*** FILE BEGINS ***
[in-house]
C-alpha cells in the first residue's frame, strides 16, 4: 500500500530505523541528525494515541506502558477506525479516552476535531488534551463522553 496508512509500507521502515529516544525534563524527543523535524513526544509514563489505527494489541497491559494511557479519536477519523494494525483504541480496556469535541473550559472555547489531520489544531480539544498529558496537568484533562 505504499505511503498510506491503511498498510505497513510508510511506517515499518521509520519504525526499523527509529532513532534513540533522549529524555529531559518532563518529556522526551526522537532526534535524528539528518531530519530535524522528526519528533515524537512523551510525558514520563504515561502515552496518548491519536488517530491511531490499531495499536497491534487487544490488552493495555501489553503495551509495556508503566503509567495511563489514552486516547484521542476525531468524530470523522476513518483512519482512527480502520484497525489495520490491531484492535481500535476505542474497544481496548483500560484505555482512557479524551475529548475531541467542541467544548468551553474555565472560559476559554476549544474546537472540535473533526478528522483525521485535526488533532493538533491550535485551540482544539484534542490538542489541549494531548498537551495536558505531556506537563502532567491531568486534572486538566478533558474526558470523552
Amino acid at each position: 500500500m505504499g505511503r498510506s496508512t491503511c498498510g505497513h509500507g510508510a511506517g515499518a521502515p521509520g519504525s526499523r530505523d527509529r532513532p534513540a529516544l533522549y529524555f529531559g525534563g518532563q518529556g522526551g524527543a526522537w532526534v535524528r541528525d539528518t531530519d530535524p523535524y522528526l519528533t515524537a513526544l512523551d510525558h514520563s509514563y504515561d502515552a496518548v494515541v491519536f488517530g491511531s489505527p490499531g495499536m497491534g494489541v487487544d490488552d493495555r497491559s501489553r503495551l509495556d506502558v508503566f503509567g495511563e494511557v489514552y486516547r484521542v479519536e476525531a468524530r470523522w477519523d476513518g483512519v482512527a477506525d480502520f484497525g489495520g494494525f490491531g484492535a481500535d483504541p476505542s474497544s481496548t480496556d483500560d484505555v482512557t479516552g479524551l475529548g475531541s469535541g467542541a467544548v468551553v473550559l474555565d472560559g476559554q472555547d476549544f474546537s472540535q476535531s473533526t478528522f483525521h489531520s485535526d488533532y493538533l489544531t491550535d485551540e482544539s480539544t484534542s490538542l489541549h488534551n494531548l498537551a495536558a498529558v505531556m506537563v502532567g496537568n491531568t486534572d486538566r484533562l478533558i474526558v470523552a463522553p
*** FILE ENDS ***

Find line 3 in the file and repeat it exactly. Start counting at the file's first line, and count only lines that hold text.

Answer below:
Amino acid at each position: 500500500m505504499g505511503r498510506s496508512t491503511c498498510g505497513h509500507g510508510a511506517g515499518a521502515p521509520g519504525s526499523r530505523d527509529r532513532p534513540a529516544l533522549y529524555f529531559g525534563g518532563q518529556g522526551g524527543a526522537w532526534v535524528r541528525d539528518t531530519d530535524p523535524y522528526l519528533t515524537a513526544l512523551d510525558h514520563s509514563y504515561d502515552a496518548v494515541v491519536f488517530g491511531s489505527p490499531g495499536m497491534g494489541v487487544d490488552d493495555r497491559s501489553r503495551l509495556d506502558v508503566f503509567g495511563e494511557v489514552y486516547r484521542v479519536e476525531a468524530r470523522w477519523d476513518g483512519v482512527a477506525d480502520f484497525g489495520g494494525f490491531g484492535a481500535d483504541p476505542s474497544s481496548t480496556d483500560d484505555v482512557t479516552g479524551l475529548g475531541s469535541g467542541a467544548v468551553v473550559l474555565d472560559g476559554q472555547d476549544f474546537s472540535q476535531s473533526t478528522f483525521h489531520s485535526d488533532y493538533l489544531t491550535d485551540e482544539s480539544t484534542s490538542l489541549h488534551n494531548l498537551a495536558a498529558v505531556m506537563v502532567g496537568n491531568t486534572d486538566r484533562l478533558i474526558v470523552a463522553p